PM Ivanishvili to Visit Israel
Civil Georgia, Tbilisi / 21 Jun.'13 / 13:54

Ahead of his two-day visit to Israel early next week, Georgia’s PM Bidzina Ivanishvili said he wants his country to be a “strategic partner” with Israel.

“My desire and dream is for Israel to become our strategic partner. I am not hiding this fact, but highlighting it. Israel and Jews are interesting for me, and it is good for my country to establish deep ties,” he said in an interview with the Israeli English-language daily Jerusalem Post.

“We need to be such friends that we look at each other as if the other is our homeland [for] any kind of recommendations, advice – strategic or practical, state relations between governments and ministries. But most important is to reestablish the relations between the nations, between the people. People are most important,” Ivanishvili said in the interview in which he spoke much about, as he put it, his and Georgians “special relationship” with and “respect” towards Israel and Jewish people.

In the same interview, Ivanishvili was quoted as saying that Iran should not become a nuclear state. “Nuclear weaponry is dangerous. We are implementing all the UN sanctions. We need to be able to manage – along with the international community – not to have a nuclear Iran. We need to unite in the fight against terrorism, and in this regard we need [to] be productive and successful in order for Iran not to become a nuclear state,” he said.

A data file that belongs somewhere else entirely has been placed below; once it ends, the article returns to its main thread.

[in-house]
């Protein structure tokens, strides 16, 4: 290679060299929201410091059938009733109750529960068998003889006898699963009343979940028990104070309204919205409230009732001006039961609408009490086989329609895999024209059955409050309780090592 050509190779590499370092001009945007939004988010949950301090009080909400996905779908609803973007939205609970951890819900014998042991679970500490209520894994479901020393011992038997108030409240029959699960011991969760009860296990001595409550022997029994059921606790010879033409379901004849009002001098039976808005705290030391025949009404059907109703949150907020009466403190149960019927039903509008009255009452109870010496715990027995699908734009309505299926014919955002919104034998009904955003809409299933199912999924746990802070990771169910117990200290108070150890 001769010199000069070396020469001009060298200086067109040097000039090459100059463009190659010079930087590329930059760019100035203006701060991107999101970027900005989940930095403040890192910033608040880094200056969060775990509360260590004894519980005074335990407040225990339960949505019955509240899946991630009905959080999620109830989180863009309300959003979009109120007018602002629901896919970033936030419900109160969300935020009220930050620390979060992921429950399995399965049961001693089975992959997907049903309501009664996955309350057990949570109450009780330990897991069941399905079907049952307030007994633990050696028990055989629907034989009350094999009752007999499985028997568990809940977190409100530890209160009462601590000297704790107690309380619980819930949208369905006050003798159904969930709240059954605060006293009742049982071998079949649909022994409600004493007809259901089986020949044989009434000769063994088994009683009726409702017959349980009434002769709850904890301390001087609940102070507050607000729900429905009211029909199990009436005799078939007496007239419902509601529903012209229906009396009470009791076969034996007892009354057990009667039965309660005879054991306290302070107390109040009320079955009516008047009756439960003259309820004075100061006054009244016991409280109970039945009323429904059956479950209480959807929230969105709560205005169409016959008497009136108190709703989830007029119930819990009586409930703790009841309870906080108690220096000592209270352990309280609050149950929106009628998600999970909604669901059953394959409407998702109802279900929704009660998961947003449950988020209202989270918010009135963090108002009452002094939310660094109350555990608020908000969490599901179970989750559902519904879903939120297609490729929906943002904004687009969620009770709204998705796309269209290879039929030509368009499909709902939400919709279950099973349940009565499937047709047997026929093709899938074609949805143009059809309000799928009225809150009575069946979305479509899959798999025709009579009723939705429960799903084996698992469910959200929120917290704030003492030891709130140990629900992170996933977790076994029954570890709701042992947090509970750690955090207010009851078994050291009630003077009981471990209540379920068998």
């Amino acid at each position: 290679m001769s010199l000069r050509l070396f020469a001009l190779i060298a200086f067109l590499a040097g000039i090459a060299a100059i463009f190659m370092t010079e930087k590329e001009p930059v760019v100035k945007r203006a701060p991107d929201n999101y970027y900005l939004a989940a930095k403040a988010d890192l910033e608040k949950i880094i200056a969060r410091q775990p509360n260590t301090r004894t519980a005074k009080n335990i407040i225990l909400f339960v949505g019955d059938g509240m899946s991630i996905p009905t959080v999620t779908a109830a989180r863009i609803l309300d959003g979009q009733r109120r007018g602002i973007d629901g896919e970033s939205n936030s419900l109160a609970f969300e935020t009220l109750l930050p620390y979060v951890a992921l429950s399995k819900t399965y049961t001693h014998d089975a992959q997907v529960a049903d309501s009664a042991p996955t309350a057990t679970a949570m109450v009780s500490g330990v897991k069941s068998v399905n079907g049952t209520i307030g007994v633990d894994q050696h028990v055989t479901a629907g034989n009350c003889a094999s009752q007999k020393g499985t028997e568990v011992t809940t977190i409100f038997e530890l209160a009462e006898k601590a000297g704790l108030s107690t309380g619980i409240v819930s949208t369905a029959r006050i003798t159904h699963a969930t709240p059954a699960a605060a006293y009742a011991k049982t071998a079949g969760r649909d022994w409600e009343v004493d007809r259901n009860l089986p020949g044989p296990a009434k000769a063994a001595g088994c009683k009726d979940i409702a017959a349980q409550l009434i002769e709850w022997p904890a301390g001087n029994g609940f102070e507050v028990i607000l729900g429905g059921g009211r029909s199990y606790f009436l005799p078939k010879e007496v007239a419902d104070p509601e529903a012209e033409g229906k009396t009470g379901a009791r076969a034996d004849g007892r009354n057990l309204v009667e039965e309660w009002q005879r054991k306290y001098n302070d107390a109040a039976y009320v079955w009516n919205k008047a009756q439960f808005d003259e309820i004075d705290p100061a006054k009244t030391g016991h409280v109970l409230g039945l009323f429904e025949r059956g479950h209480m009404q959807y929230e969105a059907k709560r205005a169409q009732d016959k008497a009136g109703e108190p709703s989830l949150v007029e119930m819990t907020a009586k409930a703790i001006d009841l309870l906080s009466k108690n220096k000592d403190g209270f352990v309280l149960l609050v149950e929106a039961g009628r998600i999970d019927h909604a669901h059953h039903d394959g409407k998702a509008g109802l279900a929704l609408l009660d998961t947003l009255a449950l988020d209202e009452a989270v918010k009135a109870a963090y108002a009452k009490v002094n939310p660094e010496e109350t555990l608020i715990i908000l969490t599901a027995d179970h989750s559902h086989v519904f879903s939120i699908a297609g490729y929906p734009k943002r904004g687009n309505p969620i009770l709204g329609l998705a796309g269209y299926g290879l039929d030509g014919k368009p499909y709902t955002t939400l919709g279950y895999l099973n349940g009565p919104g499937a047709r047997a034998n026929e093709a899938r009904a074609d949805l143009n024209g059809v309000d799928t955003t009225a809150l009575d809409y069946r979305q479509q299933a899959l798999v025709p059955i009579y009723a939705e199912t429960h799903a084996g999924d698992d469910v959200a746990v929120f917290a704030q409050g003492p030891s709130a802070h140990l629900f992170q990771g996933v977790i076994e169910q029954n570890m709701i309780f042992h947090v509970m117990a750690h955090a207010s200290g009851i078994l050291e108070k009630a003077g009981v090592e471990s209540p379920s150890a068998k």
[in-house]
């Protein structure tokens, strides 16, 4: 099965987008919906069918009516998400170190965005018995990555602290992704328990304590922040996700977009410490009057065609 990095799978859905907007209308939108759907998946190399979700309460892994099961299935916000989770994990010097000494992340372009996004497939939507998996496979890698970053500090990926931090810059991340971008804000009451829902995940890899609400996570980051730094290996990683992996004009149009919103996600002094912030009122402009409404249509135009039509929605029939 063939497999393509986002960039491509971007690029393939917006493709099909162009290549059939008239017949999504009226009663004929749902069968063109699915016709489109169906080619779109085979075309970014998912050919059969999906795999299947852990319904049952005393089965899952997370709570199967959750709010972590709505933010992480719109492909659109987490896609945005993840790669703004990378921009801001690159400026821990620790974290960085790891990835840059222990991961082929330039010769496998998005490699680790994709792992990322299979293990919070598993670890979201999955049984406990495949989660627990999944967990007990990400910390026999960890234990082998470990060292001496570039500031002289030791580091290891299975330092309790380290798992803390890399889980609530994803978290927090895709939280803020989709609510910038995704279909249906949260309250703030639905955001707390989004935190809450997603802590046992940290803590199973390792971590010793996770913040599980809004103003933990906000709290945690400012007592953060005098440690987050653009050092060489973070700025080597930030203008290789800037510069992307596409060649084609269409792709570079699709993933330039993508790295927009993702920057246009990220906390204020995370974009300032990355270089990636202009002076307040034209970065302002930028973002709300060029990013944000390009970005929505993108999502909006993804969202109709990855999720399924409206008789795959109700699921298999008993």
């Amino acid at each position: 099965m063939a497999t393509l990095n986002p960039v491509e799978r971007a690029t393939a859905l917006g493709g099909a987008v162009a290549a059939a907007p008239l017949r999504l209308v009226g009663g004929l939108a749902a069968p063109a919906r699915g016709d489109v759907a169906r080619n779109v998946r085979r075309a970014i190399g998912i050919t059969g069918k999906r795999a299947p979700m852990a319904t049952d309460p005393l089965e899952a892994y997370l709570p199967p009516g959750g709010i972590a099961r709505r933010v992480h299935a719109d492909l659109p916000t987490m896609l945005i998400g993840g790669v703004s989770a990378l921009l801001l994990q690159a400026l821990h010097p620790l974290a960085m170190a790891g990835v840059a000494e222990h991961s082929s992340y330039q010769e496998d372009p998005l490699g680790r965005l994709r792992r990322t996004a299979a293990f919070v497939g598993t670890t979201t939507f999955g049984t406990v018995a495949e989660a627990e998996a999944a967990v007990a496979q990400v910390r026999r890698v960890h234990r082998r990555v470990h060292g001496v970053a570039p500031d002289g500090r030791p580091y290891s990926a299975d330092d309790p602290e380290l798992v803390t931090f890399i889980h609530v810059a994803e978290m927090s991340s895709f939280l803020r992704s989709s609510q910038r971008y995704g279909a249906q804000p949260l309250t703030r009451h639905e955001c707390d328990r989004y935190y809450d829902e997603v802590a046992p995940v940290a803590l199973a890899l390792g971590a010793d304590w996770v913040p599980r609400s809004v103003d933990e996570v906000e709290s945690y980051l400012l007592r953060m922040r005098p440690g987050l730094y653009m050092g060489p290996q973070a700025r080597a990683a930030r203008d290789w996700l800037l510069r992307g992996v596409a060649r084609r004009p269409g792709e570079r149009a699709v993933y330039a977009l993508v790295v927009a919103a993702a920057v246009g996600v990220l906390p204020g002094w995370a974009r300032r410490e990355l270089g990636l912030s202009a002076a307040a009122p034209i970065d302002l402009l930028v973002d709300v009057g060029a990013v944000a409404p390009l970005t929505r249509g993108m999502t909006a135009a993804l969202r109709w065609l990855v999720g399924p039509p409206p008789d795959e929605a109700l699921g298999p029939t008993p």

He also said that neither Israeli or Western attack on Iran nor Iran with nuclear weapon would be good for Georgia.

“A nuclear Iran should not happen, that is not in our interests, of course. Same thing with a Western attack on Iran. Of course, the ideal would be for Iran to be convinced by the West to abandon its nuclear aspirations,” the Jerusalem Post quoted Ivanishvili, who added that achieving of these goals is hard but possible.

Asked why Georgia voted in November, 2012 in favor of the UN General Assembly resolution granting Palestine a non-member observer state status at the UN, Ivanishvili responded without elaborating details: “We always support Israel, but because of a certain decision-making process regarding voting we had to decide the way we have decided.”

After the vote in the UN General Assembly (UNGA) in November, 2012 a Georgian representative told the UNGA as a country in close proximity to the Middle East, Georgia was sympathetic to the aspirations of the people of the region, including those of Palestinians for statehood and those of Israelis for security. The Georgian representative also said that ending the conflict was of paramount importance and could only be based on a negotiated settlement between the parties and that the resolution adopted by the UNGA could be understood as conferring privileges and rights in line with those of non-member observer states without implying an automatic right for Palestine to join international organizations as a state.

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